| [fragment lost] several days traversing the desert between here and the capitol. Several of the men have caught dysentery. I doubt the peasants boil the well-water, by the look of them they hardly stoop to cook their meat. Small wonder, then, that this record book should fall so easily into my hands.
Progress is slow. I must gain insight into the terrible breeding practices around here. Never in one place have I seen such asymmetrical people. Perhaps their chronic apathy stems from this, rather than the red dust plains that stretch out interminably in every direction. One might wish on God’s left hand for a cliff to hurl oneself off of.
The men have been playing with the cache of livestock skulls found when dredging a well. I let them carry on , as water continues to elude us this is the first fruit our efforts have borne. The land laughs at maps drawn in the capitol library, suppose the water-table is nonexistent? I shall have to draw up canal plans. Perhaps some of the sad-headed natives can be pressed into service.
Red. All water is red. Every drop is strained through several cloths and still comes out the color of dust. I have drunk ale with less body. Progress on the canals is slow, the peasants refuse to approach the dig site. A few educational beheadings do nothing, nor even the lure of money. I have yet to see a people so poor in both thought and culture. Their continued survival is a puzzle.
Superstition has taken half the men. Intimate pox the other. I can’t say which is more infuriating. The camp is like a symphonized lowing of cattle, no progress on the canals for more than a week. The soldiers cannot be ransomed from their fits, and if matters continue I may have to take drastic action.
The men have made another discovery in the soil. Today we met the previous owners of this valley. Men, women, all, skin leathered black, clad only in crude loincloths. It might be the site of a massacre but for their posture, the relaxation of their features. As if they gave into the valley sickness and lay down, pining to death. Men are threatening desertion. The Anterior Sergeant has requested transferral to another province. He has also refused to share my bed any longer.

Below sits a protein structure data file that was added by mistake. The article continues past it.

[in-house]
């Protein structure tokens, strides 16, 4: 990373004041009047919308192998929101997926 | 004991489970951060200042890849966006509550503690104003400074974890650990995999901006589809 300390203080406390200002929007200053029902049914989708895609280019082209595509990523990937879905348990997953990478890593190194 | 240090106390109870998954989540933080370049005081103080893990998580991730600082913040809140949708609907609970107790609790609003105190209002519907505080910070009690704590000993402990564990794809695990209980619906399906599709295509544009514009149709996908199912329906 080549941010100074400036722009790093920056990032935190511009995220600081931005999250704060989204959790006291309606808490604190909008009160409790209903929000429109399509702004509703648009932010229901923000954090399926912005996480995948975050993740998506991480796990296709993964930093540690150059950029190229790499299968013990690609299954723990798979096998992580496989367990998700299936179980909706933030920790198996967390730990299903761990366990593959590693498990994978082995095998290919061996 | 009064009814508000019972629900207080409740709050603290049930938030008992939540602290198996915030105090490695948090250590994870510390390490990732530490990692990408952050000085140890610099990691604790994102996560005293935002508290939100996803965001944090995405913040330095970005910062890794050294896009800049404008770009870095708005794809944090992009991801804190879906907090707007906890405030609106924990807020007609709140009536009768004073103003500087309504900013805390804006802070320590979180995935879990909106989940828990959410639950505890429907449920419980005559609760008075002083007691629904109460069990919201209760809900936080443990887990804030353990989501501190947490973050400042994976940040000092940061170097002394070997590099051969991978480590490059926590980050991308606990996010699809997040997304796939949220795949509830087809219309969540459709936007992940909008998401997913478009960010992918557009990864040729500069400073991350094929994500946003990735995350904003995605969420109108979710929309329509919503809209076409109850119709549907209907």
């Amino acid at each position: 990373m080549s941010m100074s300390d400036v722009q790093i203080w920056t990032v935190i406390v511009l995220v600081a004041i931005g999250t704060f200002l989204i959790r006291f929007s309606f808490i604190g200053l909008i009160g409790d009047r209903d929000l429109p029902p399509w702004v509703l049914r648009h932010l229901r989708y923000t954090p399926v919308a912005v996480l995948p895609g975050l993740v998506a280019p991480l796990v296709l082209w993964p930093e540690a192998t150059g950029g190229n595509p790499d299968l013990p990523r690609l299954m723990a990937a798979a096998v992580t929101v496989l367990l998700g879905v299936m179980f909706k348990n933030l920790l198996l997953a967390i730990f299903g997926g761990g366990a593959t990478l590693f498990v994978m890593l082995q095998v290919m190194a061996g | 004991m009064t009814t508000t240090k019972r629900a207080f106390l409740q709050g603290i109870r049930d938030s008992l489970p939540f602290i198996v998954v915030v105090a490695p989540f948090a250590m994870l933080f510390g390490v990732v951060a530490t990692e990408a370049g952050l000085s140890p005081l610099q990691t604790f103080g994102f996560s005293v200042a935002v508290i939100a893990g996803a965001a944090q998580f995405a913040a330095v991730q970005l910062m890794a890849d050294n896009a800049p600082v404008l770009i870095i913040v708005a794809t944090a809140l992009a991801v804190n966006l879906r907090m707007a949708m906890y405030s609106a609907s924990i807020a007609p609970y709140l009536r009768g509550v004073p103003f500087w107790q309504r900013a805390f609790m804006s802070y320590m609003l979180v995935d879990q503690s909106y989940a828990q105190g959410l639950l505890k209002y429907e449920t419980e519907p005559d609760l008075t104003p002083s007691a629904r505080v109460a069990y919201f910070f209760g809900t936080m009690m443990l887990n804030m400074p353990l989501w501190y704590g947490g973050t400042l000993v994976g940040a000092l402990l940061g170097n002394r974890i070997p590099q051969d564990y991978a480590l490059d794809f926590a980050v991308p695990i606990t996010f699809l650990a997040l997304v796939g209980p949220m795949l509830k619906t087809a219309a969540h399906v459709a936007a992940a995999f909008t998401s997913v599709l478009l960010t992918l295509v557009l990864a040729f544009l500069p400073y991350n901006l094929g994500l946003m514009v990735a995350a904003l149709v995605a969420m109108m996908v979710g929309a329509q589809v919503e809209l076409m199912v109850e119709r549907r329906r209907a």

My grief continues. The men on the aft side of the canal unearthed a great round stone and saw…something. The chaplain has taken immediate steps, lest someone develop a theological constitution. I must think alternatively. Rumors spread like the pox and don’t dissipate with sulfur tonic.
Progress, finally. The peasants have at last found use, one black limb wrapped in sack-cloth makes an adequate torch. The night-digs fare worse than the daylight crew, puerile fear gnawing on men’s minds like a worm. The Anterior Sergeant lamented that the night shift takes too far a toll on the men’s constitutions. I informed the Anterior Sergeant that his feminine concerns held no more merit for me than the grievances of dead peasants.
The plague of loose tongues flares ever-outward. Steps must be taken to quell idle minds. The villagers left sometime during the night, yet we could not track their silhouettes in the dawn. I will put a halt to frivolous talk. We are destroying the stone.
We found the dig idle, equipment abandoned. There was a sickness to the air, the men sat as if looking death in the face. I bid the artillerists to remove the blight on the land. The first charges would not set off, the power fizzed as if damp. Then [fragment lost] as if [fragment lost] had reared up and [fragment lost] men scattered, running in panic to the vi[fragment lost] sun did not set [fragment lost] mass [fragment lost]ith their arms held [fragment lost] still it continued[fragment lost] and only they were sp[fragment lost]
Another discovery. This time an astrolabe made out of solid brass that chimes in the wind. I ordered it melted down for casting. God knows what happened to the supply trains en-route from the capitol. The canals are not a total failure, red soup remains in their depths to slake the men’s thirst. The Anterior Sergeant hung himself today.
Finally—the convoy from the capitol arrives through the mountains. As I am now without the use of my legs, a substitute was sent in my place. I am to be swapped out, plucked from my roost in order that they might send a real hero to transfigure this place. I hold no bitterness. May he have more success than I did.
The wind weeps outside our tents. We must leave, as soon as possible.